Comparing Vertical vs Synthetic Option Spreads Which Is Better for You
What is an Options Spread?
An options spread is an options trading method that involves the simultaneous buying and selling of options contracts.
The strike prices and expiration dates of these contracts vary. Option spreads can be created by combining different call options, put options, or both.
Vertical spread and synthetic spread are the two popular option trading strategies.
What Do You Mean by Vertical Options Spread?
The vertical options spread is a direction-based options strategy wherein the acquired and sold options are of the same type, i.e. either call or put.
However, the long and short options have two distinct strike prices.
Here, 'vertical' refers to the position of the strike price purchased and sold, with one lower and another higher. Whereas the variance between the strike prices of the two options is known as 'spread width'.
What are the Different Types of Vertical Options Spreads?
The vertical options spread can be categorised under four main themes. Each provides investors with a risk-reward profile they can adjust to their risk tolerance and the persisting market conditions. However, the four categories need to have the same expiration date as a necessity. These four themes are:
Bull call spread: It involves buying a call option with a lower strike price and selling another call option with a higher strike price at the same time.
Bear call spread: It involves selling a call option with a lower strike price and buying another call option with a higher strike price at the same time.
Bull put spread: It involves selling a put option with a higher strike price and buying another put option at a lower strike price at the same time.
Bear put spread: It involves buying a put option, having a higher strike price and selling another put option at a lower strike price at the same time.
How are Vertical Options Spreads Useful?
Asdebit spreads, they lower the premium amount that needs to be paid. It partially compensates for the expense with the premium received on the sold option.
Ascredit spreads, they reduce the risk of an option position. It earns a net credit, giving immediate income and a safety net against possible losses.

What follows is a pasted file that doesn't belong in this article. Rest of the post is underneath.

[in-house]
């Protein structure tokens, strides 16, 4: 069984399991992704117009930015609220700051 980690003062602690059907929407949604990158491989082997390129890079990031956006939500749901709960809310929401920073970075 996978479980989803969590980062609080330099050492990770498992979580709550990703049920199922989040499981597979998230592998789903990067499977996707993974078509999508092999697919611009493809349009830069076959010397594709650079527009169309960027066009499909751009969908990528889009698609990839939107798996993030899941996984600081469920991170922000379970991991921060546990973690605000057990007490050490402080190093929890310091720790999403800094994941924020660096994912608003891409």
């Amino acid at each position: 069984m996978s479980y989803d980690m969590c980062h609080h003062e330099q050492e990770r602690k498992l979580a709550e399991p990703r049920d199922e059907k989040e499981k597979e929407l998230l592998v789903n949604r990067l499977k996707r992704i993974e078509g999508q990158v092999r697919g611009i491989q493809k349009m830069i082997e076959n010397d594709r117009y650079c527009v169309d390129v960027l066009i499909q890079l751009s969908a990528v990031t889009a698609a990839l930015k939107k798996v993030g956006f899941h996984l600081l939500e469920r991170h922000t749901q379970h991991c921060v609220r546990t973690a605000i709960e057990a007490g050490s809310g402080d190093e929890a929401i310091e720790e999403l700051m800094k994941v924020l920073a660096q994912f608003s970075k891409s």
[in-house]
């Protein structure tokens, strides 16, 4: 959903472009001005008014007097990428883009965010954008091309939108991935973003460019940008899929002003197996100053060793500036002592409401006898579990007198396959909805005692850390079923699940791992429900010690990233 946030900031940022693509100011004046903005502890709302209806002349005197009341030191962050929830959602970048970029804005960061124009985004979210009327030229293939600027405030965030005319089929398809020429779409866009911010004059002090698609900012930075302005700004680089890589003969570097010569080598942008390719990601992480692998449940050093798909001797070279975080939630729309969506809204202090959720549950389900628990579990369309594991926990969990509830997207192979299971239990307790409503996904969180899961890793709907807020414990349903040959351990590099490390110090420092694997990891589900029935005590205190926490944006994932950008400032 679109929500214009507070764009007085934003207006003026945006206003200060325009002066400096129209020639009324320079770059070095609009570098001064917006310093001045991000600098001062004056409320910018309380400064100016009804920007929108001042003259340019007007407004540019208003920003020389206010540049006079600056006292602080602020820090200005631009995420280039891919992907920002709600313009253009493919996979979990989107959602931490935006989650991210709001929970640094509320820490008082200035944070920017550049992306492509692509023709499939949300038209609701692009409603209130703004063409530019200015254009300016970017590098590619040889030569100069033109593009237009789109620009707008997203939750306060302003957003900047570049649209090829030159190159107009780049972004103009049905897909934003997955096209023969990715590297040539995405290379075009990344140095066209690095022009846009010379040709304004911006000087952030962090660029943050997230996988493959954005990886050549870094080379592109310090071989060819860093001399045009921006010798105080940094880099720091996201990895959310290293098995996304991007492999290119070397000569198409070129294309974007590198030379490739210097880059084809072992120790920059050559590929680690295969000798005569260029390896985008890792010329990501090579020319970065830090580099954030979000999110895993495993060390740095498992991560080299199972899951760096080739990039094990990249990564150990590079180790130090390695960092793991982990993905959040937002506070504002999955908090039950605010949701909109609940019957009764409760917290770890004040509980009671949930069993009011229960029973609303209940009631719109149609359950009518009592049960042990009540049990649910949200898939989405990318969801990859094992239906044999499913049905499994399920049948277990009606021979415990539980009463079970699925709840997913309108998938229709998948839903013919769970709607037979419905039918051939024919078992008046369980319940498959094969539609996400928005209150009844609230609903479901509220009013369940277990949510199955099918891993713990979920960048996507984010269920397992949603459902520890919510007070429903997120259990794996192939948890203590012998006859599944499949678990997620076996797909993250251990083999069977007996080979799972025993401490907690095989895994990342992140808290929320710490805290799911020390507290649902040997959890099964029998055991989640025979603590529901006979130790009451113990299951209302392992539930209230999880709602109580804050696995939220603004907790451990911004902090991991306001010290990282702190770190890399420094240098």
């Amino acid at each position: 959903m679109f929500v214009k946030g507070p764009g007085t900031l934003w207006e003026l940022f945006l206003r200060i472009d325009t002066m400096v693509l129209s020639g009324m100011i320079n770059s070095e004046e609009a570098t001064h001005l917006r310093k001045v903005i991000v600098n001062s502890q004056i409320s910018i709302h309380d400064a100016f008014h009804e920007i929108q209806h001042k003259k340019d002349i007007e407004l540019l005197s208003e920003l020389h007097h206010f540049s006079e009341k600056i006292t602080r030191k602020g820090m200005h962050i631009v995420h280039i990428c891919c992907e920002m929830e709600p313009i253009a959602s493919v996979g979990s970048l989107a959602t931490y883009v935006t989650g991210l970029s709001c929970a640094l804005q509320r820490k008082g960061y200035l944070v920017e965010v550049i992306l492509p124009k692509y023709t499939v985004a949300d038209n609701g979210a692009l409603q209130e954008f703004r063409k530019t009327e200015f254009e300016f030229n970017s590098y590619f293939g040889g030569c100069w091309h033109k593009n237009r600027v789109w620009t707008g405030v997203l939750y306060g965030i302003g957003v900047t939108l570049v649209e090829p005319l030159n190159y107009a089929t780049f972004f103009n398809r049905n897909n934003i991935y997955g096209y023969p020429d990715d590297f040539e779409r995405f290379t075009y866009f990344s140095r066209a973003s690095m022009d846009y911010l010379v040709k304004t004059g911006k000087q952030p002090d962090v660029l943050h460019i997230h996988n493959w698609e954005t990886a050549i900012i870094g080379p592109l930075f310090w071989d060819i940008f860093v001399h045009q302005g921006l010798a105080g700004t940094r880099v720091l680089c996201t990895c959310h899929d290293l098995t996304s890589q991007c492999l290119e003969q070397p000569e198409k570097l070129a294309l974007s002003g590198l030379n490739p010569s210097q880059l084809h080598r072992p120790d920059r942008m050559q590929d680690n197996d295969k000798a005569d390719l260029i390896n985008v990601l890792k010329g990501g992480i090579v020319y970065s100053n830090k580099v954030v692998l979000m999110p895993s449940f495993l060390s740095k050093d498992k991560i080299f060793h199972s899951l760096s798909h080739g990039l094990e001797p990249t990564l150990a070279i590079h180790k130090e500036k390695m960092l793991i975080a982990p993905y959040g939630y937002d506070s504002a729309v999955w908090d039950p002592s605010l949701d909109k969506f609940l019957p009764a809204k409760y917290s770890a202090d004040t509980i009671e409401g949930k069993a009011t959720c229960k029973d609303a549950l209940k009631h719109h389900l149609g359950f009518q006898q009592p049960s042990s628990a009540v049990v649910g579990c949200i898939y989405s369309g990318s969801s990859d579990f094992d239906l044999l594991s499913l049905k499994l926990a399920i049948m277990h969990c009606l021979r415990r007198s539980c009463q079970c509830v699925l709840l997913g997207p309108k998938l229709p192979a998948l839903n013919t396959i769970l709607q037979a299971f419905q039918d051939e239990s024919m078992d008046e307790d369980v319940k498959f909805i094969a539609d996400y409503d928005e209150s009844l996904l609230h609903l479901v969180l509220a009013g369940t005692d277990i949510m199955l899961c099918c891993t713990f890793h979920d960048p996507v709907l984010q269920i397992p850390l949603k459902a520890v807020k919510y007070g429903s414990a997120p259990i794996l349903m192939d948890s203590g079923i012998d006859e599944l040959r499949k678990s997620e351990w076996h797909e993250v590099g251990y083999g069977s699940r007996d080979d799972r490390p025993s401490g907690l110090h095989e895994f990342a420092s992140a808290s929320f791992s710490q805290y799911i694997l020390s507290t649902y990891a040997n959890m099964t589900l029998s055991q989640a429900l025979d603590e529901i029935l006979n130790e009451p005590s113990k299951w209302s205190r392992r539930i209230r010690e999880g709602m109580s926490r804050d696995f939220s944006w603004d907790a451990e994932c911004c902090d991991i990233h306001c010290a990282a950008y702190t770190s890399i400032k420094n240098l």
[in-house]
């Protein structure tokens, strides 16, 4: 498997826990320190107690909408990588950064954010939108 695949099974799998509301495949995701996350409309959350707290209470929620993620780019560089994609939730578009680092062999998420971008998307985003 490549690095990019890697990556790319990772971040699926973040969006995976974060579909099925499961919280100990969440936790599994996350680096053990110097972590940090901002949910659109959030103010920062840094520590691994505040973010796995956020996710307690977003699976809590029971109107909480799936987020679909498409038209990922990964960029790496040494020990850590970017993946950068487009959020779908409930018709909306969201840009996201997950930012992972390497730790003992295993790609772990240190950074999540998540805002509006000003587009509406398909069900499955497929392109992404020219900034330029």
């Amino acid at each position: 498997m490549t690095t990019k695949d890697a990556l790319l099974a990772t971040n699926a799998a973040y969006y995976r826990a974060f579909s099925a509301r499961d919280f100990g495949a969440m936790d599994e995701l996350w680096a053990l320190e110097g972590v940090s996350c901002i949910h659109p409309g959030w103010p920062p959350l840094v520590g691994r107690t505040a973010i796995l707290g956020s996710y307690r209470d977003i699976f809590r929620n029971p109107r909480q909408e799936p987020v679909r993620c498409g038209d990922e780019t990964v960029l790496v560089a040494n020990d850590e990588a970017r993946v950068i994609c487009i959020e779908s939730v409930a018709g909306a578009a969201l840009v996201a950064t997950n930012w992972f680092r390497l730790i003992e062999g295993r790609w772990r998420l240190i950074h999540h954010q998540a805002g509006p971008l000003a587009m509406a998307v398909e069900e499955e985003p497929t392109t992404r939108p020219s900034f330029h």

What Do You Mean by Synthetic Options Spreads?
A synthetic options spread is a mix of different options positions — long or short, call or put.
It is combined with the underlying security (cash position), future position, or both.
The main goal is to maximise profits by combining cash positions, options, and futures.
What are the Different Types of Synthetic Options Spreads?
The synthetic options spreads can be categorised under four main themes. Each category can be customised to meet unique market expectations. The four categories must have the same expiration dates and strike prices. These are as follows:
Synthetic long future: It involves combining a long call option with a short put option when investors expect a positive market trend.
Synthetic short future: It involves combining a short call option with a long put option when investors expect a negative market trend.
Synthetic long call: It involves combining a long stock position with a long put option to maximise profit from the underlying asset’s potential price increase.
Synthetic long put: It involves combining a short stock position with a long call option to minimise loss from the underlying asset’s potential price decline.
How are Synthetic Options Spreads Beneficial?
With synthetic options spreads, investors can experiment with various investment strategies without putting in a considerable amount of money.
Additionally, synthetic positions allow investors to profit from market trends while successfully controlling risk.
Vertical Options Spreads vs. Synthetic Options Spreads
Investors who want to navigate the options market with ease can benefit from using either of these strategies.
These methods offer flexibility and customisation options.
However, it is important to conduct a thorough analysis of potential risks and opportunities before implementing them in real investment scenarios.